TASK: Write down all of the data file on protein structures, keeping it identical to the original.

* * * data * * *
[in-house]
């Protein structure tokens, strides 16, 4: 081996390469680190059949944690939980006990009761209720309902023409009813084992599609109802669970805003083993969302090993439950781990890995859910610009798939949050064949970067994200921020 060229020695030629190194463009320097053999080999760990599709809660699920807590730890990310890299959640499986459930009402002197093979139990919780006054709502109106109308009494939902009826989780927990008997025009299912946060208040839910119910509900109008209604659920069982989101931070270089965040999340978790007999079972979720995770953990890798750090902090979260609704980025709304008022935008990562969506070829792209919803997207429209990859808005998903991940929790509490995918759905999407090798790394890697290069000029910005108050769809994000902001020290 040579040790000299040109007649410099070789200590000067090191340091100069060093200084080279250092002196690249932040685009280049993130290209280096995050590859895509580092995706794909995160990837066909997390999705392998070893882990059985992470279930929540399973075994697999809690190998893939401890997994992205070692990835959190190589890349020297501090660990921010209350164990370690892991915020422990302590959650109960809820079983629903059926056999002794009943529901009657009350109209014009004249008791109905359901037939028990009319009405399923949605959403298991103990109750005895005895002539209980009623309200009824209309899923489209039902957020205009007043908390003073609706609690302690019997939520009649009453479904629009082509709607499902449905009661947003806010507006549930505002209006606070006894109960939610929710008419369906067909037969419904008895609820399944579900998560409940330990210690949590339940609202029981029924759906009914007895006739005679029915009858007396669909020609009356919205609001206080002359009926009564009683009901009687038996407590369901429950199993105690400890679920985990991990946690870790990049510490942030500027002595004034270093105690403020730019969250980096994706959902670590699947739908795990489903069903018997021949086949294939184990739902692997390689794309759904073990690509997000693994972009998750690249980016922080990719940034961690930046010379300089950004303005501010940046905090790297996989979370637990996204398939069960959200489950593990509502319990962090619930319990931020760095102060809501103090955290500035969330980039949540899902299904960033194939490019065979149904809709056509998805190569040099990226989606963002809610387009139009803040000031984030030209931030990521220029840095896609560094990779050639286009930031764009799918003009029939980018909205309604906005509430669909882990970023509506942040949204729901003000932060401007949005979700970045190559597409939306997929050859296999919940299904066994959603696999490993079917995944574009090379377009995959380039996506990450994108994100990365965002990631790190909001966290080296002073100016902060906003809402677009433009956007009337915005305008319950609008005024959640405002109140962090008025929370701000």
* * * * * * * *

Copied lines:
[in-house]
């Protein structure tokens, strides 16, 4: 081996390469680190059949944690939980006990009761209720309902023409009813084992599609109802669970805003083993969302090993439950781990890995859910610009798939949050064949970067994200921020 060229020695030629190194463009320097053999080999760990599709809660699920807590730890990310890299959640499986459930009402002197093979139990919780006054709502109106109308009494939902009826989780927990008997025009299912946060208040839910119910509900109008209604659920069982989101931070270089965040999340978790007999079972979720995770953990890798750090902090979260609704980025709304008022935008990562969506070829792209919803997207429209990859808005998903991940929790509490995918759905999407090798790394890697290069000029910005108050769809994000902001020290 040579040790000299040109007649410099070789200590000067090191340091100069060093200084080279250092002196690249932040685009280049993130290209280096995050590859895509580092995706794909995160990837066909997390999705392998070893882990059985992470279930929540399973075994697999809690190998893939401890997994992205070692990835959190190589890349020297501090660990921010209350164990370690892991915020422990302590959650109960809820079983629903059926056999002794009943529901009657009350109209014009004249008791109905359901037939028990009319009405399923949605959403298991103990109750005895005895002539209980009623309200009824209309899923489209039902957020205009007043908390003073609706609690302690019997939520009649009453479904629009082509709607499902449905009661947003806010507006549930505002209006606070006894109960939610929710008419369906067909037969419904008895609820399944579900998560409940330990210690949590339940609202029981029924759906009914007895006739005679029915009858007396669909020609009356919205609001206080002359009926009564009683009901009687038996407590369901429950199993105690400890679920985990991990946690870790990049510490942030500027002595004034270093105690403020730019969250980096994706959902670590699947739908795990489903069903018997021949086949294939184990739902692997390689794309759904073990690509997000693994972009998750690249980016922080990719940034961690930046010379300089950004303005501010940046905090790297996989979370637990996204398939069960959200489950593990509502319990962090619930319990931020760095102060809501103090955290500035969330980039949540899902299904960033194939490019065979149904809709056509998805190569040099990226989606963002809610387009139009803040000031984030030209931030990521220029840095896609560094990779050639286009930031764009799918003009029939980018909205309604906005509430669909882990970023509506942040949204729901003000932060401007949005979700970045190559597409939306997929050859296999919940299904066994959603696999490993079917995944574009090379377009995959380039996506990450994108994100990365965002990631790190909001966290080296002073100016902060906003809402677009433009956007009337915005305008319950609008005024959640405002109140962090008025929370701000």